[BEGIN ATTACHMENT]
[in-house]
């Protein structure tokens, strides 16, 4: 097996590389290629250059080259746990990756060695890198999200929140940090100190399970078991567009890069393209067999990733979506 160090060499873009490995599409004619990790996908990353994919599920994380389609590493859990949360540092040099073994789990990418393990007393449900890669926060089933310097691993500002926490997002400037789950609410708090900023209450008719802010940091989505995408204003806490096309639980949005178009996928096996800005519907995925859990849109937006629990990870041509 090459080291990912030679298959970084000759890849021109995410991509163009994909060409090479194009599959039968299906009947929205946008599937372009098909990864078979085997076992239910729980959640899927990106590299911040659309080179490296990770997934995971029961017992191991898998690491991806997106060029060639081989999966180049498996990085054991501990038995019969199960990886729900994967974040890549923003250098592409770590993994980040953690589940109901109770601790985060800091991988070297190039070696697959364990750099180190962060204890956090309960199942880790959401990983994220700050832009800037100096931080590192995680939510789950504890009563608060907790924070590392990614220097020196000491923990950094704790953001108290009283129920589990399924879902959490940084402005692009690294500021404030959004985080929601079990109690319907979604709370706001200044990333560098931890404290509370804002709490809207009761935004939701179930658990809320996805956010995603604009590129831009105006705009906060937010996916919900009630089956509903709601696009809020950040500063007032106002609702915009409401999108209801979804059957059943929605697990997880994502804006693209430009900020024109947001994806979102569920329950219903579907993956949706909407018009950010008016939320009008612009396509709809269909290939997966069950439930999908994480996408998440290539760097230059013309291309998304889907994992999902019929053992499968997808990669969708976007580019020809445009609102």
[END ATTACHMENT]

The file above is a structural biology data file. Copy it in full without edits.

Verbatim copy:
[in-house]
């Protein structure tokens, strides 16, 4: 097996590389290629250059080259746990990756060695890198999200929140940090100190399970078991567009890069393209067999990733979506 160090060499873009490995599409004619990790996908990353994919599920994380389609590493859990949360540092040099073994789990990418393990007393449900890669926060089933310097691993500002926490997002400037789950609410708090900023209450008719802010940091989505995408204003806490096309639980949005178009996928096996800005519907995925859990849109937006629990990870041509 090459080291990912030679298959970084000759890849021109995410991509163009994909060409090479194009599959039968299906009947929205946008599937372009098909990864078979085997076992239910729980959640899927990106590299911040659309080179490296990770997934995971029961017992191991898998690491991806997106060029060639081989999966180049498996990085054991501990038995019969199960990886729900994967974040890549923003250098592409770590993994980040953690589940109901109770601790985060800091991988070297190039070696697959364990750099180190962060204890956090309960199942880790959401990983994220700050832009800037100096931080590192995680939510789950504890009563608060907790924070590392990614220097020196000491923990950094704790953001108290009283129920589990399924879902959490940084402005692009690294500021404030959004985080929601079990109690319907979604709370706001200044990333560098931890404290509370804002709490809207009761935004939701179930658990809320996805956010995603604009590129831009105006705009906060937010996916919900009630089956509903709601696009809020950040500063007032106002609702915009409401999108209801979804059957059943929605697990997880994502804006693209430009900020024109947001994806979102569920329950219903579907993956949706909407018009950010008016939320009008612009396509709809269909290939997966069950439930999908994480996408998440290539760097230059013309291309998304889907994992999902019929053992499968997808990669969708976007580019020809445009609102």